This paper integrates banks into a two-sector neoclassical growth model to account for the fact that a fraction of firms relies on banks to finance their investments. There are four major contributions to the literature: First, although banks’ leverage amplifies shocks, the endogenous response of leverage to shocks is an automatic stabilizer that improves the resilience of the economy. In particular, financial and labor market institutions are essential factors that determine the strength of this automatic stabilization. Second, there is a mix of publicly financed bank re-capitalization, dividend payout restrictions, and consumption taxes that stimulates a Pareto-improving rapid build-up of bank equity and accelerates economic recovery after a slump in the banking sector. Third, the model replicates typical patterns of financing over the business cycle: procyclical bank leverage, procyclical bank lending, and countercyclical bond financing. Fourth, the framework preserves its analytical tractability wherefore it can serve as a macro-banking module that can be easily integrated into more complex economic environments.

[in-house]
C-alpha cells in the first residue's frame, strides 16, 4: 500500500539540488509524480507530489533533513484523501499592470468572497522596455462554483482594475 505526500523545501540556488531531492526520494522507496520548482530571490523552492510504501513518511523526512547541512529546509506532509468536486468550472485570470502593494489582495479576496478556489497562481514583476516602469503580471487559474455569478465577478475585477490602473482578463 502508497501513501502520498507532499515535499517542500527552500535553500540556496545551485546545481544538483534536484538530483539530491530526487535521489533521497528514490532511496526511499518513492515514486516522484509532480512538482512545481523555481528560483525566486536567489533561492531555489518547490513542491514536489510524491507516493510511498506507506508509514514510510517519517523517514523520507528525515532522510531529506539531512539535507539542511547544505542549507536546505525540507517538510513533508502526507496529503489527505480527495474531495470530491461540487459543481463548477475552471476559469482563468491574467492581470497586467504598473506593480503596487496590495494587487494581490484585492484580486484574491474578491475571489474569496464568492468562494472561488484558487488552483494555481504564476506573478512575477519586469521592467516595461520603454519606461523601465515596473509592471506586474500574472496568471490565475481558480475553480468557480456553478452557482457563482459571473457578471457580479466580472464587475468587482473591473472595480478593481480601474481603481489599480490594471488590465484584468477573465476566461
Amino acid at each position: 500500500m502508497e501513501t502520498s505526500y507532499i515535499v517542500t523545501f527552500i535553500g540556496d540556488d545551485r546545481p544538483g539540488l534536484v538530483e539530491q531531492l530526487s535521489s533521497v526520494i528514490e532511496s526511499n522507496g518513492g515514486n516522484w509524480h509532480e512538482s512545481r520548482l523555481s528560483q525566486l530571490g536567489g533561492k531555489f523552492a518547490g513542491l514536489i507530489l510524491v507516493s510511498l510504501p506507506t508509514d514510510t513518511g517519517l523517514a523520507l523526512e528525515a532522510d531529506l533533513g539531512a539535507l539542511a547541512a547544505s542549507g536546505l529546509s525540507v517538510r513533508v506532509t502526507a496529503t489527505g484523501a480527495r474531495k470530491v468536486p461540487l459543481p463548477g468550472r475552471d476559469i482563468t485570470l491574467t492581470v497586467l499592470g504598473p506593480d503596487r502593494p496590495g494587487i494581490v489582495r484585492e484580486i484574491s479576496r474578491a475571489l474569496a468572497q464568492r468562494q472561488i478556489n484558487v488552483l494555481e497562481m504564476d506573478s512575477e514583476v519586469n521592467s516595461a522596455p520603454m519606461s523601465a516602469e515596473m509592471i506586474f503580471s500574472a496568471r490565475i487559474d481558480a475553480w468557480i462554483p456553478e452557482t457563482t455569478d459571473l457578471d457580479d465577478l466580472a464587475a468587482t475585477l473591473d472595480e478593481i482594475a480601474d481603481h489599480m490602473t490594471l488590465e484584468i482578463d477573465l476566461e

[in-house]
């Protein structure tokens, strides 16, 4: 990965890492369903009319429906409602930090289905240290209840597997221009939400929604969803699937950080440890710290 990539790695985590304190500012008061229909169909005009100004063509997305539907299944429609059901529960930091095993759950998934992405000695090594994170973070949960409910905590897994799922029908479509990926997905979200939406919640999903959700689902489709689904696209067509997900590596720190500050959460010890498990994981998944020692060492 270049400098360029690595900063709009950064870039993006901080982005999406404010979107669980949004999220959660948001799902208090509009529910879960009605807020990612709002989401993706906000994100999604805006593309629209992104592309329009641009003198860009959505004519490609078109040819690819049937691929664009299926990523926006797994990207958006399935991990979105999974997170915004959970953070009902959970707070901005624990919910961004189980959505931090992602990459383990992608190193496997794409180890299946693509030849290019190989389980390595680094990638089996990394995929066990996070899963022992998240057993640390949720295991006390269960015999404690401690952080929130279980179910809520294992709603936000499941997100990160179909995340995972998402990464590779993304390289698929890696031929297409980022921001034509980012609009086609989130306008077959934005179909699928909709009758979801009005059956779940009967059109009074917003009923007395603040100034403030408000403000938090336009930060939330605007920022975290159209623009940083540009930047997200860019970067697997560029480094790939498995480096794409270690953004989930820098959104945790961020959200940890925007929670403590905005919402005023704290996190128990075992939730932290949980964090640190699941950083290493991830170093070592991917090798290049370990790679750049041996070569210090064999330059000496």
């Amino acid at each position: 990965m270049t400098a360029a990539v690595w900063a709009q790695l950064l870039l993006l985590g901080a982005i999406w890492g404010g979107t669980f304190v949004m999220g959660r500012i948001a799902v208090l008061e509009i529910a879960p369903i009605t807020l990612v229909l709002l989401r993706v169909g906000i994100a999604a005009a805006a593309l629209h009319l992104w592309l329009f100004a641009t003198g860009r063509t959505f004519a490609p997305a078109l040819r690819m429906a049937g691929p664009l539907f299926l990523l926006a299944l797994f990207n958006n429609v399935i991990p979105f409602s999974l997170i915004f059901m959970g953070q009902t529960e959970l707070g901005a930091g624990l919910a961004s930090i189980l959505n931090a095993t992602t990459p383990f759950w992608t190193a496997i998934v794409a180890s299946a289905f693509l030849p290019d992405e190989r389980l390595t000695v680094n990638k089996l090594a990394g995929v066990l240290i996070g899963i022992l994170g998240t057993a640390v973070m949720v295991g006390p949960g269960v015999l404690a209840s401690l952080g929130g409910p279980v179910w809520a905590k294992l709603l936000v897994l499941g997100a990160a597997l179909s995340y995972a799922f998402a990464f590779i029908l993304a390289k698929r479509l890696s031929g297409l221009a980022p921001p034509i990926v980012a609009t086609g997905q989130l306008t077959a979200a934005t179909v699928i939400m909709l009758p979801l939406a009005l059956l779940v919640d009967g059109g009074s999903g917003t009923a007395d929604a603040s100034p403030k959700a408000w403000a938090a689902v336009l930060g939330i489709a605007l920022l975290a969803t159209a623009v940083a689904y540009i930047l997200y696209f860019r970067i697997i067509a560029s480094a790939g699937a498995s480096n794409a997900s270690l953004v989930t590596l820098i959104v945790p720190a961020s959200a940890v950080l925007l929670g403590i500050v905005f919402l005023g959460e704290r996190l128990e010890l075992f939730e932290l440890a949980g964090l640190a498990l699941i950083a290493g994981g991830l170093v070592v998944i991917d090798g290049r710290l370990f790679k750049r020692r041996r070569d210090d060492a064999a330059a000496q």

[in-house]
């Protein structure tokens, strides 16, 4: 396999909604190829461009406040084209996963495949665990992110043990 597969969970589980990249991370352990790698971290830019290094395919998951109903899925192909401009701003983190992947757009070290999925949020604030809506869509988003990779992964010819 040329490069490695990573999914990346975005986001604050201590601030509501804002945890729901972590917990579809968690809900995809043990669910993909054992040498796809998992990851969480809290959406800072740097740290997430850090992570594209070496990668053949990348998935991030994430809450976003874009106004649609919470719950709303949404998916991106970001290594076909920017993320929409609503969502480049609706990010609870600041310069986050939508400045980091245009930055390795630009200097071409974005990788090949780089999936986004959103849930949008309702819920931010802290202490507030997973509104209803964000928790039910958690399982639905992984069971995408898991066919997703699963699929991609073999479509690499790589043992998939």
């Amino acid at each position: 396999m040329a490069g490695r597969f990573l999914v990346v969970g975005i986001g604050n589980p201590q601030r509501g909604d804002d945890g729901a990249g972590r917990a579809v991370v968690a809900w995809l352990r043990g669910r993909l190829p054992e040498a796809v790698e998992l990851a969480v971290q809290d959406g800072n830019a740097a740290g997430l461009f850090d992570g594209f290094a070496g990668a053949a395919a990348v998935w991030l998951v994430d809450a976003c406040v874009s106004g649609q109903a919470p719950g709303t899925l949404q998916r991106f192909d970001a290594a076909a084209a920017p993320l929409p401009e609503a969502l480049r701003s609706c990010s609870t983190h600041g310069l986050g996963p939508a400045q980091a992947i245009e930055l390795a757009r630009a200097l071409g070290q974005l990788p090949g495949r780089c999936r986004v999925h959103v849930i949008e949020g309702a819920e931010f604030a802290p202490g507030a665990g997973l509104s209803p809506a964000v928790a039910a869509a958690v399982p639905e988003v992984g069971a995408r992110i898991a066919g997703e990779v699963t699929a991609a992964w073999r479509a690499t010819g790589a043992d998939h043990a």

Financial intermediation; capital accumulation; banking crisis; macroeconomic shocks; business cycles; bust-boom cycles; managing recoveries;
- E21: Consumption • Saving • Wealth
- E32: Business Fluctuations • Cycles
- G21: Banks • Depository Institutions • Micro Finance Institutions • Mortgages
- G28: Government Policy and Regulation
Hans Gersbach, Jean-Charles Rochet, and Martin Scheffel, “Financial Intermediation, Capital Accumulation and Crisis Recovery”, IDEI Working Paper, n. 881, January 2018.